Editor's note: An earlier version of this story misstated the distance from Hanford to Faraday Future's headquarters. It is about 210 miles away.
LOS ANGELES -- Struggling electric car startup Faraday Future will use an existing California factory for its first production vehicle, due in 2018, pivoting from an earlier plan to build a $1 billion site from scratch in Nevada.
Faraday has signed a lease on a 1 million-square-foot site in Hanford -- about 210 miles northwest of its headquarters here -- that was formerly a Pirelli tire plant. Conversion of the site will begin in early 2018, in time for Faraday's first vehicle, the FF 91, to start production by the end of the year.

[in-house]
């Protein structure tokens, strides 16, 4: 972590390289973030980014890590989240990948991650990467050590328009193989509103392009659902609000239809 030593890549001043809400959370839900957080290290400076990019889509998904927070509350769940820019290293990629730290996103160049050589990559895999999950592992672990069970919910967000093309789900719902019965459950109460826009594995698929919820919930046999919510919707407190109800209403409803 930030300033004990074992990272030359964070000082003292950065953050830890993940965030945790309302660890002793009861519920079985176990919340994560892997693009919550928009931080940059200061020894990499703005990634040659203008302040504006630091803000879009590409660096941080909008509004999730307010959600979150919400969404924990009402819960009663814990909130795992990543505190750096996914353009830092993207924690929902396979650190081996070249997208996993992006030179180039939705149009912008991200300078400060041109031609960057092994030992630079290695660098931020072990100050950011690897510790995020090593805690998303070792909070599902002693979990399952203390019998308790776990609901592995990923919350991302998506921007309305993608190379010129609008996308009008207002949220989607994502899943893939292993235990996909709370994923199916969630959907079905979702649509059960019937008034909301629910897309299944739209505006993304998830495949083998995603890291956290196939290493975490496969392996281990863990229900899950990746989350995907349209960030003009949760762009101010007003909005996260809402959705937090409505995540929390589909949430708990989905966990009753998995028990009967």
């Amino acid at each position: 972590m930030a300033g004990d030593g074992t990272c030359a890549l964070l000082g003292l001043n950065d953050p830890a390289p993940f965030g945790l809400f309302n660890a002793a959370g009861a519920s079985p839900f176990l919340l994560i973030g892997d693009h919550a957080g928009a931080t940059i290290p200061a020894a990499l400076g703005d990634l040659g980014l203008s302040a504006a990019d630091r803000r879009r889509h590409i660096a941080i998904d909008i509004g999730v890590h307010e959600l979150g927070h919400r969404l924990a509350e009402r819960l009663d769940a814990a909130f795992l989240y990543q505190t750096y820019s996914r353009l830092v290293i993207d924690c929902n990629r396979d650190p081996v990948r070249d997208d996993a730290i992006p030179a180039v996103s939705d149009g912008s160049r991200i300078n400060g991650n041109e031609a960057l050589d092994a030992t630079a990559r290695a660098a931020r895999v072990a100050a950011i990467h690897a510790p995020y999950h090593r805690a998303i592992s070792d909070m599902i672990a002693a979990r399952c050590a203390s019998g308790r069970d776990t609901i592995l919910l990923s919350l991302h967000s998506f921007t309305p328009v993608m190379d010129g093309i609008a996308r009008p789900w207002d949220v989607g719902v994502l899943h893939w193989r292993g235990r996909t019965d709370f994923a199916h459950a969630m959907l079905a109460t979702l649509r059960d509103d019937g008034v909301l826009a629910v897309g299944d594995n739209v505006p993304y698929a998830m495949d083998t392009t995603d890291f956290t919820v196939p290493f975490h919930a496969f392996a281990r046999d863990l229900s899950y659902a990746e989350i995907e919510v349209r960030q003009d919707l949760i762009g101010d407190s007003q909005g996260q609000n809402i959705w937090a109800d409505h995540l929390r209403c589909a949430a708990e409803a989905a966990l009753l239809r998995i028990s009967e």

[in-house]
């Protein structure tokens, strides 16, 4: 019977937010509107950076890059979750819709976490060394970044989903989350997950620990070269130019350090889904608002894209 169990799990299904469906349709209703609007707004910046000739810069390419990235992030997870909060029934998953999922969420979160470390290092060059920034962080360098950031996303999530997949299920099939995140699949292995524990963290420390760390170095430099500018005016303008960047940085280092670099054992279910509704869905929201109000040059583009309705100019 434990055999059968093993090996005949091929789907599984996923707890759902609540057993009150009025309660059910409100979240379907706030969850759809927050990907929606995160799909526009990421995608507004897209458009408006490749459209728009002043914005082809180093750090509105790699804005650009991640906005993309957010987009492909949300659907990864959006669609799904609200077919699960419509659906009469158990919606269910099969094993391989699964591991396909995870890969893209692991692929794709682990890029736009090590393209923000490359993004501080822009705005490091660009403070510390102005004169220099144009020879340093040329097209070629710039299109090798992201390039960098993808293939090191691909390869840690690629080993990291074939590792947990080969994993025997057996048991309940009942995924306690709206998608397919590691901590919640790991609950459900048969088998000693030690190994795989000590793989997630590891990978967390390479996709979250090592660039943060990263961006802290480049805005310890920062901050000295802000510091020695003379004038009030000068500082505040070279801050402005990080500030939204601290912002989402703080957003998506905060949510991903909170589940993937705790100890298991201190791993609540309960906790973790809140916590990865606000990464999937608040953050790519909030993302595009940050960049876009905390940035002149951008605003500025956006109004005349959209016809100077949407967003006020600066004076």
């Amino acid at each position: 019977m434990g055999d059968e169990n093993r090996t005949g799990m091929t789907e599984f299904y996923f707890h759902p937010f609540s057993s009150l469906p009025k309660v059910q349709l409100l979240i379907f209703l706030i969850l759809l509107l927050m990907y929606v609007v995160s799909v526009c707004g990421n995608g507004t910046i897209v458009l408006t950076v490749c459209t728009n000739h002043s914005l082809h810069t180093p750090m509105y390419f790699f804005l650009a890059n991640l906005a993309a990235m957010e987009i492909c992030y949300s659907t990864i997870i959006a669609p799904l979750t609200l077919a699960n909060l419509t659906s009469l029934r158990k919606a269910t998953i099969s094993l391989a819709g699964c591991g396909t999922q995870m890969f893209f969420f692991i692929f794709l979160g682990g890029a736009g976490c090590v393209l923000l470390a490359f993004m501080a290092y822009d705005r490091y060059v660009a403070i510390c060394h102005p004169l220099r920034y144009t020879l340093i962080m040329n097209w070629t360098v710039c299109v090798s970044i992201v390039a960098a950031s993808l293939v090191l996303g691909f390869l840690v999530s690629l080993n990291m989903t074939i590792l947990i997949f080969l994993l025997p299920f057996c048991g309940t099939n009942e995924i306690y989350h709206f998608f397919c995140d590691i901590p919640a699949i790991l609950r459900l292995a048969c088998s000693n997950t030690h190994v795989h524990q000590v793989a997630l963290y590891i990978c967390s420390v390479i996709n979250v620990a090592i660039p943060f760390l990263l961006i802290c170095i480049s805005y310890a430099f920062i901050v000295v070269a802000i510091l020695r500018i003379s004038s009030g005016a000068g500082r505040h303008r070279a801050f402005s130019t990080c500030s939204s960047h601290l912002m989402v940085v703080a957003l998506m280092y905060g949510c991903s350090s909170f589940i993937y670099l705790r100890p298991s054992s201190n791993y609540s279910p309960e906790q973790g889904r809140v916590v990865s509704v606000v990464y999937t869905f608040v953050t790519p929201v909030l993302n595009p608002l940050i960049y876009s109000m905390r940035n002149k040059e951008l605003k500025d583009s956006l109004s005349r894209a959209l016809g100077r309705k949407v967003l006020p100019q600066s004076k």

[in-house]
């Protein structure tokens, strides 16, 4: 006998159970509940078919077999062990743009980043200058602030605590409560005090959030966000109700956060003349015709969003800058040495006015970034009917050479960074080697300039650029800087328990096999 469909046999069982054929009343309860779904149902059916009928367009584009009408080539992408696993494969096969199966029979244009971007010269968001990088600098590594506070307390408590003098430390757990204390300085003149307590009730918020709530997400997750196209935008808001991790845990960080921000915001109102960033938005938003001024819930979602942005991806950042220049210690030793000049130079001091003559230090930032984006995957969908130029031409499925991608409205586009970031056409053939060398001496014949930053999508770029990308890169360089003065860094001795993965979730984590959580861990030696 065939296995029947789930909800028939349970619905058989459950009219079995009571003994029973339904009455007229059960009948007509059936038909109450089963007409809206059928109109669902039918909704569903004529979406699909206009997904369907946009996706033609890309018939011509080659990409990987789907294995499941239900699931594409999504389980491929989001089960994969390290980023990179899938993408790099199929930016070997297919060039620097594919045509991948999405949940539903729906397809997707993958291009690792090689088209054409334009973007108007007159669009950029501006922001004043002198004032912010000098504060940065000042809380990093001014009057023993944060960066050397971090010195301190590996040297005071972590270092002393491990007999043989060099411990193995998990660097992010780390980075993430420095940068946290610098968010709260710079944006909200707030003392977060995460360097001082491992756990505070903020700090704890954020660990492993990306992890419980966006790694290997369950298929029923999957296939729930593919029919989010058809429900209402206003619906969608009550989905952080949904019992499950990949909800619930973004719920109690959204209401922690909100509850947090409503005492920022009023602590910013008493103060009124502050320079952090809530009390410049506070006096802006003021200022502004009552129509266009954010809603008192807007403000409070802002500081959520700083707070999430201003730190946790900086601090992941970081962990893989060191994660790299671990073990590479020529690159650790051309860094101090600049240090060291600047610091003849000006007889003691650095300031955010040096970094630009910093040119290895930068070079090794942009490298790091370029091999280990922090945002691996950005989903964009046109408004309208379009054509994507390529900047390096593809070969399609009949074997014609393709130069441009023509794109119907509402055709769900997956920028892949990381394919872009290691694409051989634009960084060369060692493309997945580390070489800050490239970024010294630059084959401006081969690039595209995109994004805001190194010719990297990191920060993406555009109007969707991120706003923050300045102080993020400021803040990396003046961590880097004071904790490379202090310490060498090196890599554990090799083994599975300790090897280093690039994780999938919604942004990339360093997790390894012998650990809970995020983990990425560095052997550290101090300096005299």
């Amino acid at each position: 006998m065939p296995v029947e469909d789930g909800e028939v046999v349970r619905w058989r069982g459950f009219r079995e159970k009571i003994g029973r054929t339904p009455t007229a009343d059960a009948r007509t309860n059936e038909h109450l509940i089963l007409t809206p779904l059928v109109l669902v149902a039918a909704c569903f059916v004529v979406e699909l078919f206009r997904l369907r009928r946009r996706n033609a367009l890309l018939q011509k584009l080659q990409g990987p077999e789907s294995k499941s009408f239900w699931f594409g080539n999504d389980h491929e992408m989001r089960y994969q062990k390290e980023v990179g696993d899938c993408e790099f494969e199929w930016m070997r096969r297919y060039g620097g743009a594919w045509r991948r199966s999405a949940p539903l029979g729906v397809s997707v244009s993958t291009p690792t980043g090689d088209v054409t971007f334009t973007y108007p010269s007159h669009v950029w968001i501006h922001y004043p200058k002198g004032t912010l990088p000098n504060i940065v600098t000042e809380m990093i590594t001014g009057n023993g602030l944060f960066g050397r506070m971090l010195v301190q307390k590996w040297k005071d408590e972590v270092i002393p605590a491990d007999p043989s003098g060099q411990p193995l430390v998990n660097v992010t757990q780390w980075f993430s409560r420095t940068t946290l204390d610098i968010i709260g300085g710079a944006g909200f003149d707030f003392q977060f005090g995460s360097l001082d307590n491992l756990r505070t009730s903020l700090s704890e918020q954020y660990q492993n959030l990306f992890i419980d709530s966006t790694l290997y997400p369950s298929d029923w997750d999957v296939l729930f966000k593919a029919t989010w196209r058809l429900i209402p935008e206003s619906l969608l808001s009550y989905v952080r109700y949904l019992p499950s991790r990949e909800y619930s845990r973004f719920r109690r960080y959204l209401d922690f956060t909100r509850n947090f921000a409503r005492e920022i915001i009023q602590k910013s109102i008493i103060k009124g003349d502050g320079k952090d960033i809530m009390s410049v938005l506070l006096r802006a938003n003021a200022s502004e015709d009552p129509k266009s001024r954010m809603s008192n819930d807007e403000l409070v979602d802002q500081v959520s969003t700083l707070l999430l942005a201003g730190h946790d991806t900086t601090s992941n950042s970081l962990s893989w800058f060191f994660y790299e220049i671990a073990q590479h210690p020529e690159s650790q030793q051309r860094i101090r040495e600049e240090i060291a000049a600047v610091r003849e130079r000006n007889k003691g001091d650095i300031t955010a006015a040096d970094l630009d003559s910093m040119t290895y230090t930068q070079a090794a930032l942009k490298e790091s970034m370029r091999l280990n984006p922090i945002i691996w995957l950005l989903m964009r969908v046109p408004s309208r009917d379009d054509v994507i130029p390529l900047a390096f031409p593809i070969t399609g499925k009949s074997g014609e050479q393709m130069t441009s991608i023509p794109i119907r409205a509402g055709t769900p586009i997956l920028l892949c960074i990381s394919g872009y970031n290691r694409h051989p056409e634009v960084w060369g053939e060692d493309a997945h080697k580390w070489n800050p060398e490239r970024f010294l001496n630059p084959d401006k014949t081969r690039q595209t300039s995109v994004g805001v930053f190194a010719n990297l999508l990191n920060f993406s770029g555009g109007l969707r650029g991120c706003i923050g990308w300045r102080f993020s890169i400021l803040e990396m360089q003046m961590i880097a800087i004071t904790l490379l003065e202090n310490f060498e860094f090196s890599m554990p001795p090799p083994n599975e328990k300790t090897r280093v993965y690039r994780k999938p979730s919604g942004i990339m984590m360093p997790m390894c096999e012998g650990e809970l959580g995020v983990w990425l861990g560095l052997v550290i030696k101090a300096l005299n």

"Our new production facility is the latest demonstration of our commitment to getting FF 91 on the road by the end of 2018," Dag Reckhorn, Faraday's vice president of global manufacturing, said in a statement. "Despite significant headwinds on the path ahead of us, we are laser-focused on that one key milestone."
The move comes after Faraday in July was forced to halt construction of a planned $1 billion facility in a barren industrial park north of Las Vegas. That project was put on hold after Faraday was unable to pay various vendors amid a severe cash crunch facing Faraday backer Jia Yueting and his Chinese company LeEco.
Faraday would not reveal the cost of the 10-year lease. However, Faraday last week secured a one-year, $14 million loan from Innovatus Capital Partners by putting up its headquarters as collateral. The loan is intended to help Faraday keep the lights on while it seeks new investors.
Faraday says the Hanford site will employ up to 1,300 people spread over three shifts. The original site in Nevada was to bring as many as 13,000 jobs over the duration of the project.